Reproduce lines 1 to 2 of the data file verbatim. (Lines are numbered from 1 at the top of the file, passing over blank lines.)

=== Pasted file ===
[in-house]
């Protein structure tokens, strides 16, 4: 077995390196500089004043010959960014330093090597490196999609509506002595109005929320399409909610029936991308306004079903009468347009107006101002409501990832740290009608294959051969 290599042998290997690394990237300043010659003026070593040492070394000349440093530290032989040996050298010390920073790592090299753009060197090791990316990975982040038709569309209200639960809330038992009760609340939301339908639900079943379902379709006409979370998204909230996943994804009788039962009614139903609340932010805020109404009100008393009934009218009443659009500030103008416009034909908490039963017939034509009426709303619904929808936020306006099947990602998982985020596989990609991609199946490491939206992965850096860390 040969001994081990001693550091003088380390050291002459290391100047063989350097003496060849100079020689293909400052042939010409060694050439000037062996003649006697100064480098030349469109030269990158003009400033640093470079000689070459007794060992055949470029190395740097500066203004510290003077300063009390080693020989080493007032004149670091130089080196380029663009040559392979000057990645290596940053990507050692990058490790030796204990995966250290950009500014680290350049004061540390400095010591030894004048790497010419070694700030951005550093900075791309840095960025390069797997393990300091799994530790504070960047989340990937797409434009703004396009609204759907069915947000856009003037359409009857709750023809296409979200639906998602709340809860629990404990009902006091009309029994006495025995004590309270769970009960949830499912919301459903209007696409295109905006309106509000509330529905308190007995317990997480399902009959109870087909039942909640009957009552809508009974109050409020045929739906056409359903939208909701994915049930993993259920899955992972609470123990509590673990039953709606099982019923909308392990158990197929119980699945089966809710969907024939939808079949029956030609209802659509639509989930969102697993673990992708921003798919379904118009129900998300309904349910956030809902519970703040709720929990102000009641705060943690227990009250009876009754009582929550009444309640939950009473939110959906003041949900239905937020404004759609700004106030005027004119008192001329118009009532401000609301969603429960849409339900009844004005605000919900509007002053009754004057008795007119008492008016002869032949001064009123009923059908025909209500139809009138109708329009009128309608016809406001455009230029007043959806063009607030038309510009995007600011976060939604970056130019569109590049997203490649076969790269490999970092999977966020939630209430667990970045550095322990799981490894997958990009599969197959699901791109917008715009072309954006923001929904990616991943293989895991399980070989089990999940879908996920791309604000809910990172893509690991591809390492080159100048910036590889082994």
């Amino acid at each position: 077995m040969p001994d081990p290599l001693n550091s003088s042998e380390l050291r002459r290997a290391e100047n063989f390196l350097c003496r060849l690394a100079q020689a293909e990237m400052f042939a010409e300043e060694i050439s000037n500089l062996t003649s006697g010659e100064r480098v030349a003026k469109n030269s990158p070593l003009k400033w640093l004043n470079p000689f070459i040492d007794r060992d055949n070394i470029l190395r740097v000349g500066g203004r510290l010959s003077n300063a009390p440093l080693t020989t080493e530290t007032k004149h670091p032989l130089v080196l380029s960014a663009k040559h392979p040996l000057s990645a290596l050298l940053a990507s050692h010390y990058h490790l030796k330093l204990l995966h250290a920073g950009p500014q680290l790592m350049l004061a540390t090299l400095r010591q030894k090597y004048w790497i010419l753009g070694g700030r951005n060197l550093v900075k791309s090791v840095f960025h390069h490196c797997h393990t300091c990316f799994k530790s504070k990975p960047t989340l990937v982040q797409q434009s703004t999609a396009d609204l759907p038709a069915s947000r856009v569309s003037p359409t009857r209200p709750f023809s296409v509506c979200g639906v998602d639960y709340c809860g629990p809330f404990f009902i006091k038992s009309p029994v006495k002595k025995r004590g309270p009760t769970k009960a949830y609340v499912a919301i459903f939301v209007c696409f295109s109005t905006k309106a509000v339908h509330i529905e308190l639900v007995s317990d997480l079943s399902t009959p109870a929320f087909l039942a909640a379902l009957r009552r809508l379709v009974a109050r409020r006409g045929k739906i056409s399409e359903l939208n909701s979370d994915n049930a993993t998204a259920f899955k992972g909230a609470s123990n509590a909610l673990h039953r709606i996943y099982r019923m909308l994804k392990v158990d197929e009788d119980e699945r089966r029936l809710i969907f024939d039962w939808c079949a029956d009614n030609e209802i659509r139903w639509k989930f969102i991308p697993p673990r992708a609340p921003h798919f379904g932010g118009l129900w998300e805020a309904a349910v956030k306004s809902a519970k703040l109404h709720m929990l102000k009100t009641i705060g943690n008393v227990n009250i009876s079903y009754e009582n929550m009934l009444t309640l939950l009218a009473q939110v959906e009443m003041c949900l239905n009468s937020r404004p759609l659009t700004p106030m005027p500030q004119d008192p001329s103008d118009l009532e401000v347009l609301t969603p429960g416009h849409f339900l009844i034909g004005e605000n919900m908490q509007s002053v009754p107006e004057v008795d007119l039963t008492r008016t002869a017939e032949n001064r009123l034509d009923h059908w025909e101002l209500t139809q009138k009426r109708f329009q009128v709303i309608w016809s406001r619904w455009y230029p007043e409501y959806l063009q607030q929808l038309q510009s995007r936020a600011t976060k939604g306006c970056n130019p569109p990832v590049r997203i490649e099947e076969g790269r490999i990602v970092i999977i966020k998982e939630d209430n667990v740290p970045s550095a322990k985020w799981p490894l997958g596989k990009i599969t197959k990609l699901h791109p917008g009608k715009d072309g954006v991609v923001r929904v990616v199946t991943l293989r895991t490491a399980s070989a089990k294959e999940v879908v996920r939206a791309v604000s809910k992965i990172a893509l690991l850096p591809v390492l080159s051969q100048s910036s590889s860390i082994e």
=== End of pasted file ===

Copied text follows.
[in-house]
């Protein structure tokens, strides 16, 4: 077995390196500089004043010959960014330093090597490196999609509506002595109005929320399409909610029936991308306004079903009468347009107006101002409501990832740290009608294959051969 290599042998290997690394990237300043010659003026070593040492070394000349440093530290032989040996050298010390920073790592090299753009060197090791990316990975982040038709569309209200639960809330038992009760609340939301339908639900079943379902379709006409979370998204909230996943994804009788039962009614139903609340932010805020109404009100008393009934009218009443659009500030103008416009034909908490039963017939034509009426709303619904929808936020306006099947990602998982985020596989990609991609199946490491939206992965850096860390 040969001994081990001693550091003088380390050291002459290391100047063989350097003496060849100079020689293909400052042939010409060694050439000037062996003649006697100064480098030349469109030269990158003009400033640093470079000689070459007794060992055949470029190395740097500066203004510290003077300063009390080693020989080493007032004149670091130089080196380029663009040559392979000057990645290596940053990507050692990058490790030796204990995966250290950009500014680290350049004061540390400095010591030894004048790497010419070694700030951005550093900075791309840095960025390069797997393990300091799994530790504070960047989340990937797409434009703004396009609204759907069915947000856009003037359409009857709750023809296409979200639906998602709340809860629990404990009902006091009309029994006495025995004590309270769970009960949830499912919301459903209007696409295109905006309106509000509330529905308190007995317990997480399902009959109870087909039942909640009957009552809508009974109050409020045929739906056409359903939208909701994915049930993993259920899955992972609470123990509590673990039953709606099982019923909308392990158990197929119980699945089966809710969907024939939808079949029956030609209802659509639509989930969102697993673990992708921003798919379904118009129900998300309904349910956030809902519970703040709720929990102000009641705060943690227990009250009876009754009582929550009444309640939950009473939110959906003041949900239905937020404004759609700004106030005027004119008192001329118009009532401000609301969603429960849409339900009844004005605000919900509007002053009754004057008795007119008492008016002869032949001064009123009923059908025909209500139809009138109708329009009128309608016809406001455009230029007043959806063009607030038309510009995007600011976060939604970056130019569109590049997203490649076969790269490999970092999977966020939630209430667990970045550095322990799981490894997958990009599969197959699901791109917008715009072309954006923001929904990616991943293989895991399980070989089990999940879908996920791309604000809910990172893509690991591809390492080159100048910036590889082994």